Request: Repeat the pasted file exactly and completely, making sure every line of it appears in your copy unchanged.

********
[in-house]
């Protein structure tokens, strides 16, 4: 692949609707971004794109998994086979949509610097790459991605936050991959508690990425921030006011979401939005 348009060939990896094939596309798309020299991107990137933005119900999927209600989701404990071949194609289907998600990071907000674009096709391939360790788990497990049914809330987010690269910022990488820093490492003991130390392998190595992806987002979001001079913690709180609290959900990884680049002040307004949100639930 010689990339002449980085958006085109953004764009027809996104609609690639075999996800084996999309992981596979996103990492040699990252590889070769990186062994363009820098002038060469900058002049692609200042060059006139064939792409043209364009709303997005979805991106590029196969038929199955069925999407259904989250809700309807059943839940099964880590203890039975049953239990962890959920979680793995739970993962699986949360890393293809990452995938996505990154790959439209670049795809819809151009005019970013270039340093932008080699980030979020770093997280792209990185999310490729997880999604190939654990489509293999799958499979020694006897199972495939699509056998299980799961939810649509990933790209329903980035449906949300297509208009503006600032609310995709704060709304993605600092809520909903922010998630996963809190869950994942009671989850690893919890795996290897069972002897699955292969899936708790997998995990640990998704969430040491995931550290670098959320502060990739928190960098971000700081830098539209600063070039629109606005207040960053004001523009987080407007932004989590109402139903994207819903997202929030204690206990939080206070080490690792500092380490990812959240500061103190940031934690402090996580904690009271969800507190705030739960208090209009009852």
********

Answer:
[in-house]
């Protein structure tokens, strides 16, 4: 692949609707971004794109998994086979949509610097790459991605936050991959508690990425921030006011979401939005 348009060939990896094939596309798309020299991107990137933005119900999927209600989701404990071949194609289907998600990071907000674009096709391939360790788990497990049914809330987010690269910022990488820093490492003991130390392998190595992806987002979001001079913690709180609290959900990884680049002040307004949100639930 010689990339002449980085958006085109953004764009027809996104609609690639075999996800084996999309992981596979996103990492040699990252590889070769990186062994363009820098002038060469900058002049692609200042060059006139064939792409043209364009709303997005979805991106590029196969038929199955069925999407259904989250809700309807059943839940099964880590203890039975049953239990962890959920979680793995739970993962699986949360890393293809990452995938996505990154790959439209670049795809819809151009005019970013270039340093932008080699980030979020770093997280792209990185999310490729997880999604190939654990489509293999799958499979020694006897199972495939699509056998299980799961939810649509990933790209329903980035449906949300297509208009503006600032609310995709704060709304993605600092809520909903922010998630996963809190869950994942009671989850690893919890795996290897069972002897699955292969899936708790997998995990640990998704969430040491995931550290670098959320502060990739928190960098971000700081830098539209600063070039629109606005207040960053004001523009987080407007932004989590109402139903994207819903997202929030204690206990939080206070080490690792500092380490990812959240500061103190940031934690402090996580904690009271969800507190705030739960208090209009009852």